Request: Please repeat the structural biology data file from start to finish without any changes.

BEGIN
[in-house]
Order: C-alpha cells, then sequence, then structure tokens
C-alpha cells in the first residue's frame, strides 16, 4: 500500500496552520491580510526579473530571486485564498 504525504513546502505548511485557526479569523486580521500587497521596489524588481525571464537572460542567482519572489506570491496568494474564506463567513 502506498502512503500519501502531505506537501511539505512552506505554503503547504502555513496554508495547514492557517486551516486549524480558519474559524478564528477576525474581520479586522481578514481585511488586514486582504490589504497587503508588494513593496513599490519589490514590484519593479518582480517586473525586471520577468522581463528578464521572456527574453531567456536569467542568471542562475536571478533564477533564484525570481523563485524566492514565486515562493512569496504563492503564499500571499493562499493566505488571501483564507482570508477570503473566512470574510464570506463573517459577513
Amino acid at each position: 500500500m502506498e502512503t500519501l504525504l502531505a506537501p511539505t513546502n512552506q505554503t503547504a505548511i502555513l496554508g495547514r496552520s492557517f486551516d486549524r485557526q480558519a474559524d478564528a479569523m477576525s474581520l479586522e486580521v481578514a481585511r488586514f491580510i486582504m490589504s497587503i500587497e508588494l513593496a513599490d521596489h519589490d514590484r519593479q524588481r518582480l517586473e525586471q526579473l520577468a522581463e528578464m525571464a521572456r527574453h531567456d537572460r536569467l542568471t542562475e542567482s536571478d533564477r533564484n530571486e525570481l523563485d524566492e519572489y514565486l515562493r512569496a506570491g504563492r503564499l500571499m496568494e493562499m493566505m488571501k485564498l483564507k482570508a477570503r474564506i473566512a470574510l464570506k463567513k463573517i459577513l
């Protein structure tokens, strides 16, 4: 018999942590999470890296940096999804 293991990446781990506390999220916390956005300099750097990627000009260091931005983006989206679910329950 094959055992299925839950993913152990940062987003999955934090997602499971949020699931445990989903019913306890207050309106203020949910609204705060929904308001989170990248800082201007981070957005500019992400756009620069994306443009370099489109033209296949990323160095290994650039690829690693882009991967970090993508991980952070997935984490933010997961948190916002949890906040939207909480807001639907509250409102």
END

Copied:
[in-house]
Order: C-alpha cells, then sequence, then structure tokens
C-alpha cells in the first residue's frame, strides 16, 4: 500500500496552520491580510526579473530571486485564498 504525504513546502505548511485557526479569523486580521500587497521596489524588481525571464537572460542567482519572489506570491496568494474564506463567513 502506498502512503500519501502531505506537501511539505512552506505554503503547504502555513496554508495547514492557517486551516486549524480558519474559524478564528477576525474581520479586522481578514481585511488586514486582504490589504497587503508588494513593496513599490519589490514590484519593479518582480517586473525586471520577468522581463528578464521572456527574453531567456536569467542568471542562475536571478533564477533564484525570481523563485524566492514565486515562493512569496504563492503564499500571499493562499493566505488571501483564507482570508477570503473566512470574510464570506463573517459577513
Amino acid at each position: 500500500m502506498e502512503t500519501l504525504l502531505a506537501p511539505t513546502n512552506q505554503t503547504a505548511i502555513l496554508g495547514r496552520s492557517f486551516d486549524r485557526q480558519a474559524d478564528a479569523m477576525s474581520l479586522e486580521v481578514a481585511r488586514f491580510i486582504m490589504s497587503i500587497e508588494l513593496a513599490d521596489h519589490d514590484r519593479q524588481r518582480l517586473e525586471q526579473l520577468a522581463e528578464m525571464a521572456r527574453h531567456d537572460r536569467l542568471t542562475e542567482s536571478d533564477r533564484n530571486e525570481l523563485d524566492e519572489y514565486l515562493r512569496a506570491g504563492r503564499l500571499m496568494e493562499m493566505m488571501k485564498l483564507k482570508a477570503r474564506i473566512a470574510l464570506k463567513k463573517i459577513l
């Protein structure tokens, strides 16, 4: 018999942590999470890296940096999804 293991990446781990506390999220916390956005300099750097990627000009260091931005983006989206679910329950 094959055992299925839950993913152990940062987003999955934090997602499971949020699931445990989903019913306890207050309106203020949910609204705060929904308001989170990248800082201007981070957005500019992400756009620069994306443009370099489109033209296949990323160095290994650039690829690693882009991967970090993508991980952070997935984490933010997961948190916002949890906040939207909480807001639907509250409102």